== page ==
HOW DO ANTICHOLINERGIC ANTIPARKINSON AGENTS WORK?
The direct cause of Parkinson's disease or Parkinsonian-like syndrome is the deficiency of the neurotransmitter dopamine in the brain. Antiparkinson medicines aim to prolong the action of dopamine in the brain by:
- Replacing dopamine
- Inhibiting dopamine breakdown
- Sensitizing dopamine receptors to stimulate dopamine release
Anticholinergic antiparkinson agents prolong dopamine action in the brain by inhibiting the reabsorption and storage of neurotransmitters. Reabsorption is a normal mechanism by which the body controls how long a nerve signal lasts. However, reabsorption can be an issue when there is a low level of dopamine. Hence, by limiting the reuptake of dopamine, anticholinergics increase dopamine concentration in the brain.
HOW ARE ANTICHOLINERGIC ANTIPARKINSON AGENTS USED?
Anticholinergic antiparkinson agents may be effective in the early stages of Parkinson’s disease. They may also be used as adjuncts to levodopa as the disease progresses.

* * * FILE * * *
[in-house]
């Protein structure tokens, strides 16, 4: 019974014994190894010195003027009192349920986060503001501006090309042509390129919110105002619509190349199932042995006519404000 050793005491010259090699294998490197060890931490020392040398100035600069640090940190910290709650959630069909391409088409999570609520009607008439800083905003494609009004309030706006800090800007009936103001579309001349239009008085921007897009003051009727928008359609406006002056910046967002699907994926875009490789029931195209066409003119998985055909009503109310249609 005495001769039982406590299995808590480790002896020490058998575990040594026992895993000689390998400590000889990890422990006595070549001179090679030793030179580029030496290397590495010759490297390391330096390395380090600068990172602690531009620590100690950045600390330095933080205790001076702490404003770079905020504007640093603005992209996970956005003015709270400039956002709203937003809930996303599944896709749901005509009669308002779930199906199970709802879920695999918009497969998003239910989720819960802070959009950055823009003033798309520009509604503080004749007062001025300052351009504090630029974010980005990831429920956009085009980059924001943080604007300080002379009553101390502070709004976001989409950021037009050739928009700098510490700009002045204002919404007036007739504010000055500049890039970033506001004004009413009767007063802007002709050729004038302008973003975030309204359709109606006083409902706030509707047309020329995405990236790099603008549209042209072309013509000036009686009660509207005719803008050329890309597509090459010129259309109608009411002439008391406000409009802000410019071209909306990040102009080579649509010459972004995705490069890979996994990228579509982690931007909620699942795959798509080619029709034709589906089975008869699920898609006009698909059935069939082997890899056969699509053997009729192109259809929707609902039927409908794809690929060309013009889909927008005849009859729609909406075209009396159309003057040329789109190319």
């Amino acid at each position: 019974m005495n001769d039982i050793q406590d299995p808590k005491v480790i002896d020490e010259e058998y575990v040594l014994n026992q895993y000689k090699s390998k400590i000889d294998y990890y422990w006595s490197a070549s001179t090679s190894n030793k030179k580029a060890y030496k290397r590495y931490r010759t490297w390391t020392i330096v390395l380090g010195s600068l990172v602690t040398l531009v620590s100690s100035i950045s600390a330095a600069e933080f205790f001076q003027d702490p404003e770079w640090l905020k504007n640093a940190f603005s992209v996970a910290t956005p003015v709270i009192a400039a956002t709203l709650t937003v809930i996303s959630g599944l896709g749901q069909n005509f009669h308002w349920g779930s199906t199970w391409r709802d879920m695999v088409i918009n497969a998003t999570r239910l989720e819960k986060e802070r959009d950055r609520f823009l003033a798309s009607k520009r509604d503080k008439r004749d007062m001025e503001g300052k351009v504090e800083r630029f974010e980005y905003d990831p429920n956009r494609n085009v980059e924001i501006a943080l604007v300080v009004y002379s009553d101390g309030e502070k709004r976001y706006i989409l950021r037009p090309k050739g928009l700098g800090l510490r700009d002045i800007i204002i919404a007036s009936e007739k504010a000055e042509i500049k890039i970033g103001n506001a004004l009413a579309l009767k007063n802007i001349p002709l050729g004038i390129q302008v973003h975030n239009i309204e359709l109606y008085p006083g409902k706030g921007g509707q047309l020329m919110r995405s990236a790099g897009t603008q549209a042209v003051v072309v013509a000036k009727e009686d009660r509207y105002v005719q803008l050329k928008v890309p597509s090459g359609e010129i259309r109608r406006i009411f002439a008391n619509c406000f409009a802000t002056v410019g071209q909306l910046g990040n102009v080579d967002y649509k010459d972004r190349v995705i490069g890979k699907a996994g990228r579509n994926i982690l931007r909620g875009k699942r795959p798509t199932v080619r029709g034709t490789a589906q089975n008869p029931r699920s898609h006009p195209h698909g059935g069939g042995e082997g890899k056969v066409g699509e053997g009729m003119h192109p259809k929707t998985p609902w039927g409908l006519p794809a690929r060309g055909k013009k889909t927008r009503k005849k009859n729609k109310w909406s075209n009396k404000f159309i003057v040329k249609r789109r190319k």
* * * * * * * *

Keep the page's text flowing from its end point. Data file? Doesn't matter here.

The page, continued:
WHAT ARE SIDE EFFECTS OF ANTICHOLINERGIC ANTIPARKINSON AGENTS?
The most common side effects of anticholinergic antiparkinson agents include:
- Memory loss
- Dry mouth
- Blurry vision
- Urinary retention
- Irregular heart rate
The information contained herein is not intended to cover all possible side effects, precautions, warnings, drug interactions, allergic reactions, or adverse effects. Check with your doctor or pharmacist to make sure these drugs do not cause any harm when you take them along with other medicines. Never stop taking your medication and never change your dose or frequency without consulting your doctor.